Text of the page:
Alan Titchmarsh’s Garden Secrets – 17th Century: explores Britain’s great gardens. Here, he visits Hatfield House to look at the key design features of the gardens of this 17th-century stately home.
Alan Titchmarsh presents a stunning series that reveals the amazing secrets behind Britain’s great gardens, examining how they continue to influence gardeners, including himself, today.
Alan Titchmarsh’s Garden Secrets – 17th Century episode 1
In the first episode, Alan visits Hatfield House in Hertfordshire to look at the key design features of the gardens of this 17th-century stately home. This was a time when horticulture and architecture worked seamlessly together and Hatfield reflects this new love of the aesthetic. Alan examines the famous parterres, which are some of the first examples of Britain’s affection for formal gardening, and shows how the parterre has been brought into the 21st century by designer Tom Stuart-Smith with his designs at Broughton Grange in Oxfordshire.
Alan also looks at the use of perspective, which at Hatfield makes the driveways seem bigger, and changes how the garden is seen from different points of view. He looks at a French import, espaliers, that have been used to stunning effect in Hatfield, and shows how these have changed the way we contort trees in our garden, including his own tip on stepover apple trees.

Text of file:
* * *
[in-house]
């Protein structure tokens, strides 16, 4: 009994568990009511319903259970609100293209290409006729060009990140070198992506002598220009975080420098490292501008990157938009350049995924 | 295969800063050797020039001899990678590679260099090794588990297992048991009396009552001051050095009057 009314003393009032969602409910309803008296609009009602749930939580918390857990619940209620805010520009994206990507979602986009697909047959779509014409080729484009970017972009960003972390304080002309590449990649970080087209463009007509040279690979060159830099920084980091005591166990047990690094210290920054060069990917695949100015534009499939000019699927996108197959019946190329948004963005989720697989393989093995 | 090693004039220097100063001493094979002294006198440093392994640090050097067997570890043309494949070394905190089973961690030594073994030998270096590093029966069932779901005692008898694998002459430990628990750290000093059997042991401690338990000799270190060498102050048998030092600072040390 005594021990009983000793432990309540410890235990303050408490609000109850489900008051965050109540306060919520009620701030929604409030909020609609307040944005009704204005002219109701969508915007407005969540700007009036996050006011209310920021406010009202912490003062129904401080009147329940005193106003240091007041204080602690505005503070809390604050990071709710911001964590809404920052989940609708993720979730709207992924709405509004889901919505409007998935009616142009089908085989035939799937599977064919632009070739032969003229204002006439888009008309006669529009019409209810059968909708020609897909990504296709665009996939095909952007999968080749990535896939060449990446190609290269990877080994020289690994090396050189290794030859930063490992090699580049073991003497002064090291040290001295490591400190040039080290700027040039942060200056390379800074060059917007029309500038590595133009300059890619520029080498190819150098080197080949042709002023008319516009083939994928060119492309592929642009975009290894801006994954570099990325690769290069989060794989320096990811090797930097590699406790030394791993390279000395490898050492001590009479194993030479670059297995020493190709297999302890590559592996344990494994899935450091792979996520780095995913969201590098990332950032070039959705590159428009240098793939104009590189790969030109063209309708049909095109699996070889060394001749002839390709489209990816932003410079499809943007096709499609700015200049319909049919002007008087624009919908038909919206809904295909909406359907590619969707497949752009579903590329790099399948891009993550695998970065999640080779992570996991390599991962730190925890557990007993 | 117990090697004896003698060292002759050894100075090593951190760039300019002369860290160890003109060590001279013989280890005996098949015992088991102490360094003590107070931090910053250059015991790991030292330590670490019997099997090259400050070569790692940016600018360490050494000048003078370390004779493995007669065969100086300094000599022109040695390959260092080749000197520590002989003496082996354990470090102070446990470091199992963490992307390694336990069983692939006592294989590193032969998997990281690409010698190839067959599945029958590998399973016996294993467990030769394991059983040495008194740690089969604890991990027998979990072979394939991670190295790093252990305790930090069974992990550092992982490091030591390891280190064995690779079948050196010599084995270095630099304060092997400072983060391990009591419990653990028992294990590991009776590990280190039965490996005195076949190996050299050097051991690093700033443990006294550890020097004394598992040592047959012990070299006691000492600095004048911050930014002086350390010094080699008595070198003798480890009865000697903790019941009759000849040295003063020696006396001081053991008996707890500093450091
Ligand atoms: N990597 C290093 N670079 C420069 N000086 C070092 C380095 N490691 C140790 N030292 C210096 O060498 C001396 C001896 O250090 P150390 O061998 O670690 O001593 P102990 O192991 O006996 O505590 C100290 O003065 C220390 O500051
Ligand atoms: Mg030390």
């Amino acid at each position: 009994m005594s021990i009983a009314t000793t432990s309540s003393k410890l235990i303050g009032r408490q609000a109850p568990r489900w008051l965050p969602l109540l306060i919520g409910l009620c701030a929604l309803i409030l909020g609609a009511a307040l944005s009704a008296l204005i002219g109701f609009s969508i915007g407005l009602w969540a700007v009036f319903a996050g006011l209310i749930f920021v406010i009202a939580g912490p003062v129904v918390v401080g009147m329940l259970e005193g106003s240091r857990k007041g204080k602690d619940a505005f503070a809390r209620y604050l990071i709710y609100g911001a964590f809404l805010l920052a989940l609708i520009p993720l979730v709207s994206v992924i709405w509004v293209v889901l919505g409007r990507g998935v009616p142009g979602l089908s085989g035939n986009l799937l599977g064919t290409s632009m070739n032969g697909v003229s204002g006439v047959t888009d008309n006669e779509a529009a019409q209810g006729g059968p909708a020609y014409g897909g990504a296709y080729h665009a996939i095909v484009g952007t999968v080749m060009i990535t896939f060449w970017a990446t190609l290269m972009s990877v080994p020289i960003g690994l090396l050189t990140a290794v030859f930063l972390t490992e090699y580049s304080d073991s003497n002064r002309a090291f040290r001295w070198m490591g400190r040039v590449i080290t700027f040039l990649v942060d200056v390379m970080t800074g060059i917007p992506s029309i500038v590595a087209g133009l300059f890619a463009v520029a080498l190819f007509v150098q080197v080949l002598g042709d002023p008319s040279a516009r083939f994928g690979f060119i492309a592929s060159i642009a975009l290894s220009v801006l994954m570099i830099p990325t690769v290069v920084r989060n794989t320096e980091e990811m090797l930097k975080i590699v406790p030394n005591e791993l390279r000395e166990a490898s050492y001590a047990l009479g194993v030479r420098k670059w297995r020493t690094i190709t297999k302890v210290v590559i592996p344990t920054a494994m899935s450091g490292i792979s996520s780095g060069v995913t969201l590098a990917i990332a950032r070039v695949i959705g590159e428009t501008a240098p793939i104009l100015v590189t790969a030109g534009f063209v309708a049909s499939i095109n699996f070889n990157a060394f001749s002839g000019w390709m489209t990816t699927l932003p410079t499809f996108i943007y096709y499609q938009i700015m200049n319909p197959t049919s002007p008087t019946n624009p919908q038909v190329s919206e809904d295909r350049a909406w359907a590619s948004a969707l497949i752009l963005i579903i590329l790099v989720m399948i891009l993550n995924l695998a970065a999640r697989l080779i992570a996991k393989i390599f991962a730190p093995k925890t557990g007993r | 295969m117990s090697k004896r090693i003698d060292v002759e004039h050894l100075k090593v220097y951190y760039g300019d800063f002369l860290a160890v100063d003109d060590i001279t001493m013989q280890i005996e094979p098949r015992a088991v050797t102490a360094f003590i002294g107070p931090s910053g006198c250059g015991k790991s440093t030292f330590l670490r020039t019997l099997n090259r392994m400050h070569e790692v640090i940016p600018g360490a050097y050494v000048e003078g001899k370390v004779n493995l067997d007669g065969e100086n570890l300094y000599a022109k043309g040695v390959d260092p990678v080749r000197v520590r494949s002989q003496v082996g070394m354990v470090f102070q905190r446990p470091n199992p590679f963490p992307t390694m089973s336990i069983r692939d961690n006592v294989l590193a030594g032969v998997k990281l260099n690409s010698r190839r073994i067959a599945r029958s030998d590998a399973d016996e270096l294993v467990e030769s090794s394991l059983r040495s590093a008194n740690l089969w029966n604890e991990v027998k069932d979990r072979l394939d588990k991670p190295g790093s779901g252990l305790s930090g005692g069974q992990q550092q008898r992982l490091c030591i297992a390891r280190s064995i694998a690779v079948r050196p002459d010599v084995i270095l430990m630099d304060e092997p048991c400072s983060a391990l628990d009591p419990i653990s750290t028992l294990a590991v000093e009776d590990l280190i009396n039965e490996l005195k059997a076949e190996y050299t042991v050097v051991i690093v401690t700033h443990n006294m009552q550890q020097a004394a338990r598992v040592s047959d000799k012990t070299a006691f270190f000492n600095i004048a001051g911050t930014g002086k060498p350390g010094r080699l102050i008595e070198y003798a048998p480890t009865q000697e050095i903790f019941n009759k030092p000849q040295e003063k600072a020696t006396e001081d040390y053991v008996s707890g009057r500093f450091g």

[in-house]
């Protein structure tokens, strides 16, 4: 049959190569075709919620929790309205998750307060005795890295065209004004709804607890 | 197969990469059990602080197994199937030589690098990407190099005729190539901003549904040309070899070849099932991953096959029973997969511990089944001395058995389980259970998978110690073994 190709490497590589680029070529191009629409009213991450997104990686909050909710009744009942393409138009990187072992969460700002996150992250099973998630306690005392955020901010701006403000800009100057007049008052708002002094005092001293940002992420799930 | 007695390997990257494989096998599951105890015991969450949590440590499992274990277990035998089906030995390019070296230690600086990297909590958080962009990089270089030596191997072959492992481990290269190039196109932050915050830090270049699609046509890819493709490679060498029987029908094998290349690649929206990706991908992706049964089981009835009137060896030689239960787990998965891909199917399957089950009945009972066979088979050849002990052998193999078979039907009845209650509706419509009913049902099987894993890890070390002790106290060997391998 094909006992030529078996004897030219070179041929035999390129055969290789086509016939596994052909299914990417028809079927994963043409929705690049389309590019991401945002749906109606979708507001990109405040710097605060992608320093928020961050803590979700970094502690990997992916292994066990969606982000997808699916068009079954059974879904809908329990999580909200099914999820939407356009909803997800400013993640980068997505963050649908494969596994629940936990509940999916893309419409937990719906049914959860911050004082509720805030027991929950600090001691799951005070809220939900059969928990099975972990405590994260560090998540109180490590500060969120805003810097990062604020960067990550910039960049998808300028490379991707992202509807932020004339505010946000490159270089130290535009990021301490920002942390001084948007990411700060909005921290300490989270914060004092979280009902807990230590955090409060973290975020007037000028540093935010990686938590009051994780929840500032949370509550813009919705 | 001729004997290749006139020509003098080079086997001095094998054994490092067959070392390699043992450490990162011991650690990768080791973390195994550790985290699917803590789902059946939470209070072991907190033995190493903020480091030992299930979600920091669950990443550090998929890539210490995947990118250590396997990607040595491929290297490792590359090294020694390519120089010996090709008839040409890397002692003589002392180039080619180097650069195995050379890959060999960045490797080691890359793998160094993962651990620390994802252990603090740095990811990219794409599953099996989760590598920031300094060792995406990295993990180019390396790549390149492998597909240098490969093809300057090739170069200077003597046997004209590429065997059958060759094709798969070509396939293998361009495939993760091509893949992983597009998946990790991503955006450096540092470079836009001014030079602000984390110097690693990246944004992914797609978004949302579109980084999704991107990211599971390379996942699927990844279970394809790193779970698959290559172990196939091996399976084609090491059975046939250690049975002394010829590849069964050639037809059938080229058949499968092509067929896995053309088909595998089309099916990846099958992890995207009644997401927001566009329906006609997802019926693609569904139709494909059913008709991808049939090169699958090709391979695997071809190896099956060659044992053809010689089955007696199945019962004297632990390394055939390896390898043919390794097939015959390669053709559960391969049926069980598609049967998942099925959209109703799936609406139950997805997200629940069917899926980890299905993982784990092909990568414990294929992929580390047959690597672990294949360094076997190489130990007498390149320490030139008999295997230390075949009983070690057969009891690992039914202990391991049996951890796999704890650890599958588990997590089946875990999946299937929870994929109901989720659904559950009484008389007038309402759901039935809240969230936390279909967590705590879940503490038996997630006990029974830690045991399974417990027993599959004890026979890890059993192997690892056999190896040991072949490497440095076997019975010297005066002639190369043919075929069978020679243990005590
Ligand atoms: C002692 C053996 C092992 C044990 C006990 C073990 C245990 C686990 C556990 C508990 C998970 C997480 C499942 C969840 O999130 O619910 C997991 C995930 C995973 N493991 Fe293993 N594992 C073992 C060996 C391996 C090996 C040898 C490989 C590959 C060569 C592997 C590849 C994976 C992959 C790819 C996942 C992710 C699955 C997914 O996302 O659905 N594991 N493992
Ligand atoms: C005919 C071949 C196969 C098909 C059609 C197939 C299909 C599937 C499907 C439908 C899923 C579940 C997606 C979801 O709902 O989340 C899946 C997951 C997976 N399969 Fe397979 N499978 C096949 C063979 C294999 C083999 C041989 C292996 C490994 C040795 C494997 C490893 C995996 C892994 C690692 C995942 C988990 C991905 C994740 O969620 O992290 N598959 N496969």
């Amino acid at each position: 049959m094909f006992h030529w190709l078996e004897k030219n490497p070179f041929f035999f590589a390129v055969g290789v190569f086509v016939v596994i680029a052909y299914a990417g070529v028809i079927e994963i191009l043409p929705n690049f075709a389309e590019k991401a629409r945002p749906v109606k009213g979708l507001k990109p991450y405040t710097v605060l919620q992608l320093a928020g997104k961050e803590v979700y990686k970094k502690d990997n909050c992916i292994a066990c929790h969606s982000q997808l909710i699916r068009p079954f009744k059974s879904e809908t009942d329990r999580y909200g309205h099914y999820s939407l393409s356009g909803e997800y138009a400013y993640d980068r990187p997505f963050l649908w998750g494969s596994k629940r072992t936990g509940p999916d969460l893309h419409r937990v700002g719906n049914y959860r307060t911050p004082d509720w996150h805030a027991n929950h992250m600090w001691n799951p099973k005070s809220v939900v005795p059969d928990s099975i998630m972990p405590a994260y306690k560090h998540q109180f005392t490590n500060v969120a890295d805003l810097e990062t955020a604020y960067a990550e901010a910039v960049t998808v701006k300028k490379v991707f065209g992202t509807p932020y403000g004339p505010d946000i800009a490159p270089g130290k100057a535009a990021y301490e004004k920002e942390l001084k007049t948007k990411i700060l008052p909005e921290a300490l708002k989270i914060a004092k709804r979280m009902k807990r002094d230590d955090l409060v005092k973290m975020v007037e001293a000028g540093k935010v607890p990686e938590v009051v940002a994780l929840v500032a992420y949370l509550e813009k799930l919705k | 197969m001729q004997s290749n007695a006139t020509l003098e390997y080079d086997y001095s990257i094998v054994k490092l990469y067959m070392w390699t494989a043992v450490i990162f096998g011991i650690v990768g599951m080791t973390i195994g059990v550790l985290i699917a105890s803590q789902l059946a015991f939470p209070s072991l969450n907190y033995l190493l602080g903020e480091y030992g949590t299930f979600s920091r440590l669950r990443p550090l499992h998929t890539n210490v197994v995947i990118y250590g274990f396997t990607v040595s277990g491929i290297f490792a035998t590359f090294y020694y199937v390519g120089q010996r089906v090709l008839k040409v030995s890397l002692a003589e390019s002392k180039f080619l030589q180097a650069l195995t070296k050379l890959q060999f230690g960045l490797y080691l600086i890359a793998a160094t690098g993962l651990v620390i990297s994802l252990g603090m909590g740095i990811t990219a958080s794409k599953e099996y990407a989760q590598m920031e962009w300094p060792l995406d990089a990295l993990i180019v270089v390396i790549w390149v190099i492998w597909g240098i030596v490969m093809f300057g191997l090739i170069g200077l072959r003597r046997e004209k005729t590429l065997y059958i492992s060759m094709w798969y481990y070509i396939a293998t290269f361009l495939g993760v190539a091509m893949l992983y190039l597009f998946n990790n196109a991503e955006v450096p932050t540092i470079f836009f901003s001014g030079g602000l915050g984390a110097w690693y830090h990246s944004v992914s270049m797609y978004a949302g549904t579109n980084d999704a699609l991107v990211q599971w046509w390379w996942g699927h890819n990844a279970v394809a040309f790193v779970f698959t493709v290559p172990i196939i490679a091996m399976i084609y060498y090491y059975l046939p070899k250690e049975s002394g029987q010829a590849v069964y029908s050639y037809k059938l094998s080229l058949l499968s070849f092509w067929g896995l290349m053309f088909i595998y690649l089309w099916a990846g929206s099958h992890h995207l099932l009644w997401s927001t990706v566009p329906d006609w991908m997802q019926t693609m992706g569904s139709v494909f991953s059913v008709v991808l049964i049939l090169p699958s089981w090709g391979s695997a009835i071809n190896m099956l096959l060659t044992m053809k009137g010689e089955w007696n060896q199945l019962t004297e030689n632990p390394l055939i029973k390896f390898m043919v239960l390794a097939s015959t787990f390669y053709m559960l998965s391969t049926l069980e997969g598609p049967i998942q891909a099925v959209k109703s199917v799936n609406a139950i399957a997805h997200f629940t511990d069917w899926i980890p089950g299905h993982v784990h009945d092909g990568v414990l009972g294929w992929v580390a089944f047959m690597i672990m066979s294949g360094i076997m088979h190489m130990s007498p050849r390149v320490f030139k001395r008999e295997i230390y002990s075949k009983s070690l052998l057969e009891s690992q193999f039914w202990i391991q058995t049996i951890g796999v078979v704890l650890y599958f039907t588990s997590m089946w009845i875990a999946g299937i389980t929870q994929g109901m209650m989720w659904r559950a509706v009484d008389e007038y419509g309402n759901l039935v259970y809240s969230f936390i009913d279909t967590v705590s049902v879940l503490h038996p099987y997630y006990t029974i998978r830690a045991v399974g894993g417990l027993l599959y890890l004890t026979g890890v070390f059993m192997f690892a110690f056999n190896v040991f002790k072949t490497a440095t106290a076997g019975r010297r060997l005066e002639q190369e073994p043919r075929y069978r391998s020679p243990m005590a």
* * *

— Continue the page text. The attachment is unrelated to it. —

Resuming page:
Plus, he reveals how our affection for topiaries began in gardens such as this, where they were originally seen as architectural forms complementing the design of the house. Alan shows in his own garden that you don’t need to plant hedges to achieve this, creating a portable sedum cube.
The Gardens, covering 42 acres (170,000 m2), date from the early 17th century and were laid out by John Tradescant the elder. Tradescant visited Europe and brought back trees and plants that had never previously been grown in England. The gardens included orchards, fountains, scented plants, water parterres, terraces, herb gardens and a foot maze. They were neglected in the 18th century, but restoration began in Victorian times and continues under the present Dowager Marchioness of Salisbury.
During World War I, the grounds were used to test the first British tanks. An area was dug with trenches and craters and covered with barbed-wire to represent no man’s land and German trench lines on the Western Front. To commemorate this, the only surviving Mark I tank was sited at Hatfield from 1919 to 1970 before being moved to The Tank Museum, Bovington.
The Rhodesian Light Infantry Regimental Association has placed its ‘Troopie’ memorial statue on the grounds of Hatfield House due to the long association of the Cecil family with Southern Rhodesia. Around its base is a roll of regimental members (‘troopies’) who fell in the Rhodesian Bush War and several inscriptions, including ‘In reconciliation and hope for future peace in Zimbabwe’.